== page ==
Toyota champions the global auto sales, beating Volkswagen once again
- The Japanese giant’s vehicle sales rose just over 10%, putting it even further ahead of its nearest rival Volkswagen.
- Toyota has been carefully managing microchip procurement and navigating supply chain bottlenecks, avoiding the lengthy production shutdowns most of its rivals were facing.
- Volkswagen witnessed its petrol and diesel vehicles sales suffer a massive disruption, while its EV sales witnessed significant growth.
In 2020, Japan’s Toyota Motor Corp overtook Germany’s Volkswagen in vehicle sales for the first time in five years. A year later, amid a severe chip crisis, the Japanese automaker managed to retain its pole position as the world’s top selling automaker, beating its German rival once again.
Toyota basically limited the impact of the global semiconductor shortage more successfully than rivals, thus widening its lead over second-place Volkswagen. The automaker’s sales grew 10% to 10.5 million vehicles, including those of Daihatsu Motor and Hino Motors, the Japanese company said last week.
The company did get impacted by a constrained supply chain in the autumn of 2021 when production in Japan slowed significantly as Covid-19 outbreaks in Southeast Asia. Yet, the group was generally known to have handled the chip shortage better than its competitors.
Still, the world’s top automaker feels it is unlikely to reach its goal of manufacturing nine million cars this fiscal year through March due to persistent chip shortages. For this month, Toyota is paring back production to 700,000 units, around 150,000 units lower than its original goal for the month, according to a statement.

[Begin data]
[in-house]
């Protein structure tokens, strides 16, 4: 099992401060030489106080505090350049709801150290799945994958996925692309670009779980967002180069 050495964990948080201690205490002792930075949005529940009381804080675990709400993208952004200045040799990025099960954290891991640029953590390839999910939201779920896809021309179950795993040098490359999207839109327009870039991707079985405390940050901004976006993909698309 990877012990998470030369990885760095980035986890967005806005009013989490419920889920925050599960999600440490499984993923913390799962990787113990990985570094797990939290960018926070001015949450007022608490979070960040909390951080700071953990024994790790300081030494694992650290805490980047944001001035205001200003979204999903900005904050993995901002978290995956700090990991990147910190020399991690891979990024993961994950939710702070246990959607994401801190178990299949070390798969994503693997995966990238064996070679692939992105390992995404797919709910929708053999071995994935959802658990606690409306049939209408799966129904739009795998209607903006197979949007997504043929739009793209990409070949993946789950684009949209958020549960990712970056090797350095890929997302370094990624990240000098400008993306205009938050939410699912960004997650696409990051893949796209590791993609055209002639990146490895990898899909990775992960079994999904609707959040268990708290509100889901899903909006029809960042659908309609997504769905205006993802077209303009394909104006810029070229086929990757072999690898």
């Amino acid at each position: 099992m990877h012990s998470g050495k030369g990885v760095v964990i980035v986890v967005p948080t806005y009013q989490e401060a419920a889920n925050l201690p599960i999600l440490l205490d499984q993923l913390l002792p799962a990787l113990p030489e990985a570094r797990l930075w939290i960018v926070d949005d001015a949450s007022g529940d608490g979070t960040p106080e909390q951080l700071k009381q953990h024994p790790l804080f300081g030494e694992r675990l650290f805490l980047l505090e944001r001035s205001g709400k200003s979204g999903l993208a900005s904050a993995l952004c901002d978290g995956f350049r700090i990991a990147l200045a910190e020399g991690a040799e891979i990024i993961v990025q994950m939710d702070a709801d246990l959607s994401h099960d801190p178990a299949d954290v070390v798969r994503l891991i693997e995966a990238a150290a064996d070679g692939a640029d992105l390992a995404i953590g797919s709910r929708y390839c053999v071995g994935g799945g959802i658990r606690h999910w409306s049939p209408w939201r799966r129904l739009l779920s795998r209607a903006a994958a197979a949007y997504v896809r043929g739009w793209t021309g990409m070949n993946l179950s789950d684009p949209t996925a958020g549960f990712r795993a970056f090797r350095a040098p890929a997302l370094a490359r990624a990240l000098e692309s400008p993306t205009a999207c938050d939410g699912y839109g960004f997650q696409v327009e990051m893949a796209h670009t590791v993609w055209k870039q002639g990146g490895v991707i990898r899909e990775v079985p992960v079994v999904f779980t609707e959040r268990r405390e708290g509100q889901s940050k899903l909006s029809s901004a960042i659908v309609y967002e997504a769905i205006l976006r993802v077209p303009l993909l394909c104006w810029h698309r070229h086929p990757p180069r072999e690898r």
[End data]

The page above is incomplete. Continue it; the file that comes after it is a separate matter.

It cited a semiconductor crunch due to continued demand across industries and didn’t set a new annual target, saying only that final output is expected to be lower than previously forecast. The automaker’s ability to handle the chip crisis so far is largely due to its home market Japan and parts of Asia being less affected as opposed to Europe for Volskwagen.
The German carmaker, in terms of electric vehicle (EV) sales however, still stands above Toyota with 452,900 EVs sold, an increase of 96% over the previous year. Toyota’s EV sales on the other hand stood at just 14,000 vehicles, accounting for a mere 0.1% of the group’s sales and far below the 5% at Volkswagen.
Overall, Volkswagen sold 8.9 million vehicles last year across all brands — a 20% decrease from 2019, when it held the top spot. In particular, the German automaker posted weaker sales in its key markets of Western Europe and China. In China, there were intense competition from local players and electric vehicle giant Tesla, pushing Volkswagen sales down by 14%.
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